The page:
Wall reliefs from King Sennacherib's palace have been discovered that depict scenes of his expedition into Israel. Written descriptions of it were also found. One, a clay prism, reads : "As to Hezekiah, the Jew, he did not submit to my yoke, I laid siege to 46 of his strong cities... Himself I made a prisoner in Jerusalem, his royal residence, like a bird in a cage... I reduced his country, but I still increased the tribute and the katru-presents (due) to me (as his) overlord." So, Sennacherib's version coincides with the Bible where Assyrian victories are concerned. But, as expected, he omits mentioning his failure to conquer Jerusalem and the fact that he was forced to return home because 185,000 of his soldiers had been killed in one night. -2 Kings 18:13-19:36; Isaiah 36:1-37:37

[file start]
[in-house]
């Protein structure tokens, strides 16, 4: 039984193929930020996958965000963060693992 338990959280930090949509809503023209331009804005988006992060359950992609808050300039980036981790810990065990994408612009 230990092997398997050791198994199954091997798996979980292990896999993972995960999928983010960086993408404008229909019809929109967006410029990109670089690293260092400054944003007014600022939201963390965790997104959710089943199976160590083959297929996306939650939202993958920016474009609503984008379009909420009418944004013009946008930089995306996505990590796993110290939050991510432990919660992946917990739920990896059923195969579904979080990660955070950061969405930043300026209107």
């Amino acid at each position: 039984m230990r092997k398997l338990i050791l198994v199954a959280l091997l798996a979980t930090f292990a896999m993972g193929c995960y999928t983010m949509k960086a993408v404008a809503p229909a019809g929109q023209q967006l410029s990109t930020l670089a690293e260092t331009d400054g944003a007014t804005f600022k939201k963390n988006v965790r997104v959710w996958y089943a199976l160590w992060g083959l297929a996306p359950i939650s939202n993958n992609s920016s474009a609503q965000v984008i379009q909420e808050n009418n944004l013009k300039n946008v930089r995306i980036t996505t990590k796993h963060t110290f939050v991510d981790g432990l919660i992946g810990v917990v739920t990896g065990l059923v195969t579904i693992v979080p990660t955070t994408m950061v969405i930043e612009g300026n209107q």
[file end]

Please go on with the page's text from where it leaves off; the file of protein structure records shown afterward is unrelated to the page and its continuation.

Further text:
new testament archaelogy, archaeology old testament Consider Sennacherib's assassination and what a recent discovery reveals. The Bible says that two of his sons, Adrammelech and Sharezer, put Sennacherib to death. (2 Kings 19:36, 37) Yet both the account attributed to Babylonian King Nabonidus and that of the Babylonian priest Berossus of the third century B.C.E. mention only one son as involved in the slaying. Which was correct? Commenting on the more recent discovery of a fragmentary prism of Esar-haddon, Sennacherib's son who succeeded him as king, historian Philip Biberfeld wrote: "Only the Biblical account proved to be correct. It was confirmed in all the minor details by the inscription of Esar-haddon and proved to be more accurate regarding this event of Babylonian Assyrian history than the Babylonian sources themselves. This is a fact of utmost importance for the evaluation of even contemporary sources not in accord with Biblical tradition."